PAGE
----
Handbook spotlights gender and social inclusion in the Pacific’s fisheries sector


A Handbook on Pacific Gender Equity and Social Inclusion in Coastal Fisheries and Aquaculture has been launched by the Pacific Community (SPC).

The handbook provides practical guidance on how to improve gender and social inclusion and is targeted at Pacific Island government staff working in fisheries and aquaculture. It also focuses on the responsibilities of Pacific Island governments to help promote sustainable development outcomes for people who rely on coastal fisheries and aquaculture for their livelihoods.

Launching the Handbook at the SPC headquarters in Noumea, its Deputy Director-General Cameron Diver said: “This Handbook will be an invaluable resource on its own, but when used in conjunction with training it will have a major impact on shaping future policy. The Pacific Community is dedicated to helping build the capacity of Pacific Island governments and its partners in this important area.”

The Handbook was developed as collaborative effort by multilateral, donor and civil society organisations in the region, with more than 30 people from 20 different organisations involved in its production. Fourteen of these people served as authors, while others contributed through participation in three regional writing workshops held in Fiji in 2017 and 2018. This broad involvement of people from organisations around the Pacific is a testament to the importance of this work.

Speaking as Chief Guest during the launch, Pam Maru, Permanent Secretary at the Ministry of Marine Resources in the Cook Islands said: “There is a definite need to promote the roles women play in the fisheries sector and to create more positive visibility around them. The issue of gender imbalance continues to exist and there are many reasons for this. One main issue is the lack of women role models in this sector. Usually young girls don’t aspire to work in the sector and if they do, it’s usually by default – for instance, as lawyers, monitoring and evaluation specialists and so forth.”

“The production of this Gender Handbook for Fisheries and Aquaculture and its excellent modules will further enhance the visibility of women’s roles in this sector and will enable Pacific Island government staff working on coastal fisheries and aquaculture to consider gender equity and social inclusion in their work,” Ms Maru said.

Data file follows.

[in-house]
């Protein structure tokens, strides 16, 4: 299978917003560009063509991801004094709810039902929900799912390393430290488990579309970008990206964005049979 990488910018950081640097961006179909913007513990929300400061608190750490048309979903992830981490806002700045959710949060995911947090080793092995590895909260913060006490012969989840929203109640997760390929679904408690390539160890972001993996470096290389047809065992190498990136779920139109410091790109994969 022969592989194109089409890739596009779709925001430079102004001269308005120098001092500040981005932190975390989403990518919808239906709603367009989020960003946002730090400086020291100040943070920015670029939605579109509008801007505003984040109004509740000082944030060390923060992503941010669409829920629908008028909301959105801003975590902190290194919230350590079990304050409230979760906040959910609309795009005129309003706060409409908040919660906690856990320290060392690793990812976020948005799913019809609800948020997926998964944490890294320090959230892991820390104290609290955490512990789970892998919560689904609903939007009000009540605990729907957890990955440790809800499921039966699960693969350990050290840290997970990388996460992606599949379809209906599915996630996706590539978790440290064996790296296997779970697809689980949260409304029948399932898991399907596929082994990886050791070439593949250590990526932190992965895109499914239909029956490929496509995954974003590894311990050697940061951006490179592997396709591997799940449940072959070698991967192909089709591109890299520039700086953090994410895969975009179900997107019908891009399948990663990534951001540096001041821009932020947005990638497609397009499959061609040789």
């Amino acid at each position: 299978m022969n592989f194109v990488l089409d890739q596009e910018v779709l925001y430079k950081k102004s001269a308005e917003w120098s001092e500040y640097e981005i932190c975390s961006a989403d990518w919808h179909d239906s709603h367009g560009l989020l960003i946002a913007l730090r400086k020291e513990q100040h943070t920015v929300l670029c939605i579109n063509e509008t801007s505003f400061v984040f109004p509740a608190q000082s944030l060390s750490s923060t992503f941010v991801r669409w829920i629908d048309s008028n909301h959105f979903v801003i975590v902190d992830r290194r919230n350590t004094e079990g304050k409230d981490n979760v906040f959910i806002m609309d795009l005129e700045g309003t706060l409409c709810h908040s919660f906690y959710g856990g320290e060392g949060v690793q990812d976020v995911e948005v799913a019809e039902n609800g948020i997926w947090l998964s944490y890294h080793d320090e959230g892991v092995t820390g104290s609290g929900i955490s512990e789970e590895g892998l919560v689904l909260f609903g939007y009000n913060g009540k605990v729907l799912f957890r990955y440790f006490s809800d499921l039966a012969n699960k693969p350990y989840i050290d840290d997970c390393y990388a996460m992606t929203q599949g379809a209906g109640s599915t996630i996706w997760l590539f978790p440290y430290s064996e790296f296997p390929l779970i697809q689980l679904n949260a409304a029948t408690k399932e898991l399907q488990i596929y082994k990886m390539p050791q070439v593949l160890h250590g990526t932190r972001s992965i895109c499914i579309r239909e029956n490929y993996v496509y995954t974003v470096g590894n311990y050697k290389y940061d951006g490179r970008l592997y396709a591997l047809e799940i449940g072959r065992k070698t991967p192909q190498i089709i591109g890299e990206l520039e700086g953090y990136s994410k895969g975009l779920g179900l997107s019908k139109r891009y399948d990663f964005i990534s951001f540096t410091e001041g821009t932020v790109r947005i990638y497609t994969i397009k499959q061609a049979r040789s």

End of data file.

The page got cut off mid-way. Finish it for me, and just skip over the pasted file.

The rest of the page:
The Handbook, whose first edition consists of five modules, includes many examples and case studies from the region. The aim is to have the publication be as useful as possible for fisheries and aquaculture staff, hence, it will be trialled in training for government staff from around the region and will be revised based on lessons learned from this testing.

The Pacific Gender Equity and Social Inclusion in Coastal and Aquaculture Handbook was developed through several writing workshops funded by the Australian Government, the Australian Centre for International Agricultural Research and the United Nations Food and Agriculture Organisation (FAO) Subregional Office in Apia.

Other participating partner and author affiliate organisations include: Australian National Centre for Ocean Resources and Security (ANCORS), Centre of Excellence on Coral Reef Studies at James Cook University (JCU), Charles Darwin University, Fiji Ministry of Fisheries, Kiribati Ministry of Environment Lands and Agricultural Development (MELAD), Kiribati Islands Conservation Society (KICS), Pacific Community (SPC), Pacific Islands Forum Fisheries Agency (FFA), Samoa Ministry of Agriculture and Fisheries (MAF), Solomon Islands Community Conservation Partnership (SICCP), Solomon Islands Ministry of Fisheries and Marine Resources (MFMR), University of the Sunshine Coast (USC), University of Technology Sydney (UTS), Vanuatu Department of Environmental Protection and Conservation (DEPC), Wildlife Conservation Society (WCS), Women in Fisheries Network – Fiji (WiFN-Fiji), and WorldFish.

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